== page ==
The Students: The Free Cooper Union movement has been led by the students. These are not anarchic rabble-rousers. The group of students that occupied the Peter Cooper Suite and the students who organized and attended this rally represent some of the best and brightest at Cooper. These young people are Cooper Unionís student council representatives and top academic achievers. These are Cooper Unionís leaders. These students are the embodiment of Peter Cooperís vision of education as a means to facilitate continuing generations of politically active, smart and socially conscious LEADERS for our democratic society.
Alumni: The rally was attended by alumni young and old. There were representatives from the class of 2012 through the class of 1946. Representatives of the CUAA were also present for the rally. My dear friends (and upstairs neighbors) Sheryl London Aí46 and her husband Mel were in attendance. They used the human megaphone to amplify their voices to make an inspiring statement about the need for tuition free education at Cooper and their solidarity with the student protests at Cooper Union.
Cooper Staff and Faculty: There were many members of Cooper Unionís Faculty and Staff in attendance, both current and retired. It was great to see this support and student/faculty unity.
Cooper Union Administration: Vice President Westcott and Dean of Students Lemiesz were in attendance. They have been instrumental in ensuring the safety of the students and their presence was important in conveying a message of peaceful cooperation which was appreciated by everyone I spoke to.
There are two non-Cooper groups that, though on opposite ends of the protest spectrum, were both indispensible in the success of the event and both deserve great thanks.
The Community: This includes the East Village community, the citywide/nationwide/worldwide student organization movements, and the Occupy movement who were all present and very active at this rally. These groups voiced calls of solidarity with our struggle to preserve Cooperís mission of free education. These groups connected our local struggle to a powerful global movement.
The New York Police Department: As a life long New Yorker I have attended events from the Thanksgiving Day Parade to Anti Iraq War Rallies and I have never seen a more professional and respectful police presence than the one we had. The police accompanied the marchers from Washington Square Park and facilitated their movement through the streets- stopping traffic to allow the marchers to cross intersections. When the rally arrived at Cooper Union the officers drew back to a respectful distance. As far as I know there were no negative interactions between the police and the event attendees. On the contrary, I heard that there were many positive conversations!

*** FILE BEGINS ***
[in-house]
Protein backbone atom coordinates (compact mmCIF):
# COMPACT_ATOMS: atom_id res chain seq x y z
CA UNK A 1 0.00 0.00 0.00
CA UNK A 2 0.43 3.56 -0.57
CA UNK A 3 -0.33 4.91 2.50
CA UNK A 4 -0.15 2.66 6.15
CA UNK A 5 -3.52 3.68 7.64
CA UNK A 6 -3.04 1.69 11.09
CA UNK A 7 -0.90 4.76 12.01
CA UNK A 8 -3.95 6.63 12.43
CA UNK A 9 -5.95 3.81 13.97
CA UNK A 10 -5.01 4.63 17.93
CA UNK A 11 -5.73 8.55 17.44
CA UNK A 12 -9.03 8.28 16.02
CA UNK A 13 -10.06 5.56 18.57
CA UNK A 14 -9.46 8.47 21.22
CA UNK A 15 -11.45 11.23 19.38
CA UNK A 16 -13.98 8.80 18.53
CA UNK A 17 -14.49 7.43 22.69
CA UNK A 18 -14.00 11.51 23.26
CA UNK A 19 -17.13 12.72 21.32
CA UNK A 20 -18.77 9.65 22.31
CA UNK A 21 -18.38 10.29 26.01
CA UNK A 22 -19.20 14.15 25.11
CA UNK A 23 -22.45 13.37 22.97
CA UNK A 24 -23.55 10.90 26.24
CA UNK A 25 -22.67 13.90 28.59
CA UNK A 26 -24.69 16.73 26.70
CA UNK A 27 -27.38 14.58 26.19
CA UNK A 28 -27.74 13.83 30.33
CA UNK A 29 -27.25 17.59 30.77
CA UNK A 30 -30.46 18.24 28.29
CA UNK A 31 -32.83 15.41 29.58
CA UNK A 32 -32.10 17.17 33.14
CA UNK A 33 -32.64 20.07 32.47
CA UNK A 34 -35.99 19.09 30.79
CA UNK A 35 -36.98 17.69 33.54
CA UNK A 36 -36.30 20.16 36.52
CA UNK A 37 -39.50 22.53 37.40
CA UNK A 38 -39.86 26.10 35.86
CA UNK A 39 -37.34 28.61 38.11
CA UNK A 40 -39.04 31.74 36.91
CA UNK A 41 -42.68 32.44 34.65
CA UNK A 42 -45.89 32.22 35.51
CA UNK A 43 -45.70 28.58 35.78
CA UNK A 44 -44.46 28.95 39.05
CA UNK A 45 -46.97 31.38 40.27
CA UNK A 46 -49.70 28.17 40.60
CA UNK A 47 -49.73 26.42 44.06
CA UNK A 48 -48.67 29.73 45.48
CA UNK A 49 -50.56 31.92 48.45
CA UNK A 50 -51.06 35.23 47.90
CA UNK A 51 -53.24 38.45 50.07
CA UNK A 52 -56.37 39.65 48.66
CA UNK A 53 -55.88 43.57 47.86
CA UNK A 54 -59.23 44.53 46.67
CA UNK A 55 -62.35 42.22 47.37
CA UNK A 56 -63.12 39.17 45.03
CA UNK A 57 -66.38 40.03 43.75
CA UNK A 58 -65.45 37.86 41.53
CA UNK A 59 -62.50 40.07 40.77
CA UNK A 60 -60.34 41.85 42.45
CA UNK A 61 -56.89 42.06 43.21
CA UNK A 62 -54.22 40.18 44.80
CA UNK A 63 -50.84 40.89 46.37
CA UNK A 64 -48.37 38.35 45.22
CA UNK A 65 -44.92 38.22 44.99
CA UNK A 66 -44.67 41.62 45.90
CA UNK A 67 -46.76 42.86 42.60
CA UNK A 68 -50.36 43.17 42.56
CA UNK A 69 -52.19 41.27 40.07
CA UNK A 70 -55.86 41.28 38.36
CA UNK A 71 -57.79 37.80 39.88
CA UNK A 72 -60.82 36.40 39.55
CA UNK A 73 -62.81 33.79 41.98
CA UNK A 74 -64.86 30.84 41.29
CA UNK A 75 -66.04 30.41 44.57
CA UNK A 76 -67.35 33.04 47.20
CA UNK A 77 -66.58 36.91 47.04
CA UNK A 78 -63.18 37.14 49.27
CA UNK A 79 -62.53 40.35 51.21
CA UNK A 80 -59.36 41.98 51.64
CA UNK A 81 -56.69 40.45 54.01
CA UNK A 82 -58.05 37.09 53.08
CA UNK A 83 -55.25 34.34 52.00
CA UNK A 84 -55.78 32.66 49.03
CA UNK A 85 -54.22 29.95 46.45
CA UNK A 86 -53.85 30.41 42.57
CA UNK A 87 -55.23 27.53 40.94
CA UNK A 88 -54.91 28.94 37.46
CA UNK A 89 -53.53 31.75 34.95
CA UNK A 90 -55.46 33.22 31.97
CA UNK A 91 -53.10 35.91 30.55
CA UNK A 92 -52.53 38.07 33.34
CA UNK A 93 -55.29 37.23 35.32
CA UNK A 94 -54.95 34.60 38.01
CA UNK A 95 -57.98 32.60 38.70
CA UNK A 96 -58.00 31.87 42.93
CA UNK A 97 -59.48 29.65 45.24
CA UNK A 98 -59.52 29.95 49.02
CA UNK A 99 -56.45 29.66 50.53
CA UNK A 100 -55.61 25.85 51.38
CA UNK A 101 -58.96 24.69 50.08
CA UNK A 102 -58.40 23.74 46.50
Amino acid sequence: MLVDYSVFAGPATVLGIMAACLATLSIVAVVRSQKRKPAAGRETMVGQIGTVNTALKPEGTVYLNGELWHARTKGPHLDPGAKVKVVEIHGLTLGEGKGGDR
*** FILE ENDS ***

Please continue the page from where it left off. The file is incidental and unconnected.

This rally was an example of what happens when well trained, smart, principled and disciplined individuals work cooperatively. I hope that it will serve as an example of what we can achieve together. Thank you everyone for doing your part and helping us to, collectively, do our best.
Ben Degen A' 98
Partial List of Media Coverage:
A list the Cooper 11 compiled can be found here: http://www.cusos.org/a-comprehensive-working-list-of-day-of-action-news-coverage/ and http://cusos.org/press/.
Since 12/3/12, Money On The Table has raised over $100,000 towards the Annual Fund!
Given recent media attention, The Alumni Pioneer is publishing this New York Magazine-style article about the Cooper Union financial crisis, written for a general audience. Click here.
Professor Peter Buckley, as quoted in The Villager: "With the exception of a small number of amateur students in the women's Day School of Art all students in certificate or degree programs have received tuition without paying for it. This has been the case since 1859. The "110" year statement refers to students in the Day School of Engineering, but since it only opened in 1901 it would be hard for the institution to charge tuition for that school before its founding! Let's not pretend it was the policy of Cooper Union to charge tuition in its early years and that mere circumstance has delayed its return."
On December 15, 2012, The Alumni Pioneer published excerpts from a biography published three weeks after Peter Cooper's death, with links to other historic sources, in which The New York Herald provides a true picture of the Cooper Institute's first twenty-five years, and which puts the nail in the coffin of the Bharucha administration's press releases.
Since salaries and benefits dominate the Cooper budget, it is important to remember that half of the school is not engaged in academic activity, and that the administration reserves a large share of the benefits by keeping most full-time positions for themselves.
President Bharucha proposed the institution of Responsibility Centered Management on the college in August 2012, but this totally ignores the burden of indirect costs on a college budget.
It is also important to remember that in December 2011 President Bharucha made a Presidential Address promising to cut down the size of the administration: "We will be conducting an Administrative Review -- bringing in an experienced external consultant with no stake in the game to look at our administrative structure and processes. I've always believed that an administration should exist only to serve the educational activities of the college, the research and creative work of the faculty and the public service part of our mission. I will make some very hard-nosed assessments to make sure we have the leanest, meanest, most effective, most catalyzing administrative structure that enables our students and faculty to do their creative work."
There have been no layoffs, and a hiring freeze announced in November 2011 was ignored and even vacated positions filled. Bharucha's promises are reminiscent of similarly ignored promises made by previous President Campbell after the crash of 2008, which were instead followed by a year-long bacchanalia in celebration of the 150th anniversary of the college.